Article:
The Church of England is working on pastoral guidance after the denomination's recent vote to allow clergy to bless same-sex romantic relationships but not same-sex marriage amid pushback from both sides.
At the Church's General Synod on Saturday, the co-chairs of the steering group overseeing the guidance's implementation provided an update on the work regarding the new policy being created following the February vote to endorse plans for priests to offer prayers of blessing for same-sex couples.
London Bishop Sarah Mullally and Truro Bishop Philip Mounstephen said draft work on the "Prayers of Love and Faith" will be ongoing for the next few months.
"We are very grateful to Synod Members for their thoughtful contributions today," said Mullally and Mounstephen in a statement Saturday.
"It has been good to hear their reflections, and we will take these away to feed into the concentrated drafting work that starts now. We look forward to reconvening in November."
According to their report to the General Synod, the "current phase of work seeks to implement the actions agreed in the motion, including refining the Prayers of Love and Faith (PLF) and developing Pastoral Guidance, together with setting up a Pastoral Consultative Group to take these elements forward beyond this phase of work."
A revised version of the prayers was shared with the House of Bishops in May and the College of Bishops in June based on feedback from Synod and members of the Prayers of Love and Faith working group.
Those tasked with working on the guidance have received 226 official responses to their proposals, 148 positive remarks and 78 negative.
According to the report, 60 of the respondents believe the "Prayers of Love and Faith" document sounded "too much like marriage," while 44 comments argued that the document's words "don't go far enough."
"It will be clear in the final version of the PLF that we want to provide a joyful opportunity to celebrate what is good and holy in a relationship," the report states. "The rubrics guiding the use of the prayers in context will make clear their distinction from the liturgies for Holy Matrimony."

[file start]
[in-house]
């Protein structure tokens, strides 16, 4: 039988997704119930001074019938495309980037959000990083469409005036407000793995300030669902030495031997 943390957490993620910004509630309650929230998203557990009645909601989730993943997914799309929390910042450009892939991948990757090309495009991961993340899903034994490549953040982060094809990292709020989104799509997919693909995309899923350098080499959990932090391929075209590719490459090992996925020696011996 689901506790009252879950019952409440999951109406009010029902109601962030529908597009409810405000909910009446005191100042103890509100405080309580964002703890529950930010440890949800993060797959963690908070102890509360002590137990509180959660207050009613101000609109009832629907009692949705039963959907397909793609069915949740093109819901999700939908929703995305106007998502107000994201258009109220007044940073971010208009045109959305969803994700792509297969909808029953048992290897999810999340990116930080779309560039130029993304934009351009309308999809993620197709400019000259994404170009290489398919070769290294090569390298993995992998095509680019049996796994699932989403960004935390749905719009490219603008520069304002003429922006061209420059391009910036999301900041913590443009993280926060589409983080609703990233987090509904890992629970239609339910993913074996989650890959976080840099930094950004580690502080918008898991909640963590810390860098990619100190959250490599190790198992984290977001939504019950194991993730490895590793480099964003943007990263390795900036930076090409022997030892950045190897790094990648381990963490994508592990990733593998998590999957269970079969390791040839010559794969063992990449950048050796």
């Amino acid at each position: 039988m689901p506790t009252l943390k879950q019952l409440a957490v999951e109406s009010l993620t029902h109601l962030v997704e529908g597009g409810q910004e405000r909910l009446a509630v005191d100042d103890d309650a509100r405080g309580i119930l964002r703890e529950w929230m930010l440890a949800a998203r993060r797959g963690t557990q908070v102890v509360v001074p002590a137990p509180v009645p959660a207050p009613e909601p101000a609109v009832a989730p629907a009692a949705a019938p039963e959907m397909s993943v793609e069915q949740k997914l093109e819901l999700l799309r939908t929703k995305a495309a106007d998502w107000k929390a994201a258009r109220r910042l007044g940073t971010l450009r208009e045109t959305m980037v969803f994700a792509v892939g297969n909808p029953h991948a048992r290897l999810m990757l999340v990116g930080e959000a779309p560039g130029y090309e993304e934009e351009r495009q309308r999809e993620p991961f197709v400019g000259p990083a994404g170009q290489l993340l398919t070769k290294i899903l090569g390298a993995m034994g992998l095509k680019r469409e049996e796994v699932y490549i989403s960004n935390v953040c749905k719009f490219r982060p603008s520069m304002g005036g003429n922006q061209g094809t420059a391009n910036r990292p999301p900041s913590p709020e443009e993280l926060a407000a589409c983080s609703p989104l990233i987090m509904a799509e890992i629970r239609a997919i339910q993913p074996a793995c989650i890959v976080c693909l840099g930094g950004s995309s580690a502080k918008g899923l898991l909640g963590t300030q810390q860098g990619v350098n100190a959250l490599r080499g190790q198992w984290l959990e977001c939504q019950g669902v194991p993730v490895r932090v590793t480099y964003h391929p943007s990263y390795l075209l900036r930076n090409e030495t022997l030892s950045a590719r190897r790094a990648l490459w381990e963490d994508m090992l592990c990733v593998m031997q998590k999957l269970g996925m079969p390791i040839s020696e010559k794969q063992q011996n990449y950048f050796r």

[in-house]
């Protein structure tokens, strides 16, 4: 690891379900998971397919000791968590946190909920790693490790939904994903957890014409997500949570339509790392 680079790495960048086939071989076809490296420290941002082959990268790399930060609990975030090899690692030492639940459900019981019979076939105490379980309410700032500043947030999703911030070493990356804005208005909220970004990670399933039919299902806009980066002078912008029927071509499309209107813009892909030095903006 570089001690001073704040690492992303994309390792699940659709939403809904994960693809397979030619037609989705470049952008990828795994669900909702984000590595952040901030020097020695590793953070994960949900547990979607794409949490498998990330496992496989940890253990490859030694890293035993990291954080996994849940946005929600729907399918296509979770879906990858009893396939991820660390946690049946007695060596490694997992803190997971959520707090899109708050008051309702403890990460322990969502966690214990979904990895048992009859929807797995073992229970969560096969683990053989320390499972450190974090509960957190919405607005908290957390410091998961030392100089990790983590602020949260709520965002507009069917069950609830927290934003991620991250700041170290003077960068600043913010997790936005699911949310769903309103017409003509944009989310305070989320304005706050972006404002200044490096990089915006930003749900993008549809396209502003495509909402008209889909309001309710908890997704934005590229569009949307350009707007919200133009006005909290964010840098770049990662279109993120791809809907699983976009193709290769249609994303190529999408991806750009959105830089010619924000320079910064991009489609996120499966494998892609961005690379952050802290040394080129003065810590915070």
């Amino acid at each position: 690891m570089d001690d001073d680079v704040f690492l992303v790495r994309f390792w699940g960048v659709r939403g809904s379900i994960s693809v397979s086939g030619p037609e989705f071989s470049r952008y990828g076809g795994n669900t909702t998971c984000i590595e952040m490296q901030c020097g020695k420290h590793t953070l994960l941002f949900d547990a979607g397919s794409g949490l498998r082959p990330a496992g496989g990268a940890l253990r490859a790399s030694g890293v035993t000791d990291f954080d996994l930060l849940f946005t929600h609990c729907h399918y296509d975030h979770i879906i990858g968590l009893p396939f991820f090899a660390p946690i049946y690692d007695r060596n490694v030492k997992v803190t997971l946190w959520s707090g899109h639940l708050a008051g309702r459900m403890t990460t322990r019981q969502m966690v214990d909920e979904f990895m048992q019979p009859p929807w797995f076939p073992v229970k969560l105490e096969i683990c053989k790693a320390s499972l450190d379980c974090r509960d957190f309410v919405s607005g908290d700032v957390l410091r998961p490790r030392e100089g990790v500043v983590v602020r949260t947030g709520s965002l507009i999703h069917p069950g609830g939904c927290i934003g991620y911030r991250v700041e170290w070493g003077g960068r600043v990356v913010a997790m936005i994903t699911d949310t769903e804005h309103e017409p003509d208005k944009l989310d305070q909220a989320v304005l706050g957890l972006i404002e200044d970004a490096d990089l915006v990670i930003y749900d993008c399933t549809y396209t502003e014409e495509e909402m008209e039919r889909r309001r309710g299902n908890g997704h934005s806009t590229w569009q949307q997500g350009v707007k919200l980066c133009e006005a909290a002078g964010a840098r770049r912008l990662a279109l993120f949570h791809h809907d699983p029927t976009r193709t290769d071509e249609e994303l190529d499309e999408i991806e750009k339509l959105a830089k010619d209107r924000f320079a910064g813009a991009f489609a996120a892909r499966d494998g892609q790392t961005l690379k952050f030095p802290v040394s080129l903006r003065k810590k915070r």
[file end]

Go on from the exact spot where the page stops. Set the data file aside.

The group hopes to "clear proposals for the House and College of Bishops to consider, both for the authorisation and/or commendation of the prayers and for providing effective reassurance" by the next General Synod meeting scheduled for November.
In February, bishops of the Church of England voted to endorse plans for priests to offer prayers of blessing for same-sex couples while at the same time maintaining the denomination's current stance that marriage is exclusively a union of one man and one woman.
The approved measure also included language calling for the Church of England to "lament and repent" for "the failure of the Church" to welcome LGBT individuals and for the "harm" LGBT communities "have experienced — and continue to experience — in churches."
The decision garnered backlash from many sources — from LGBT activists who believe that the proposal does not go far enough by maintaining a traditional definition of marriage to others who oppose the endorsement of same-sex unions.
The vote has also stirred outrage in many member churches of the global Anglican Communion, of which the Church of England's Archbishop of Canterbury serves as "first among equals" of the members.
In April, at the Global Anglican Future Conference held in Kigali, Rwanda and attended by more than 1,300 people, including 300 bishops, conservative Anglicans passed a resolution denouncing the February vote and calling for a new center for the Communion.
"Public statements by the Archbishop of Canterbury and other leaders of the Church of England in support of same-sex blessings are a betrayal of their ordination and consecration vows to banish error and to uphold and defend the truth taught in Scripture," stated the resolution, known as the Kigali Commitment.
"We consider that those who refuse to repent have abdicated their right to leadership within the Anglican Communion, and we commit ourselves to working with orthodox Primates and other leaders to reset the Communion on its biblical foundations."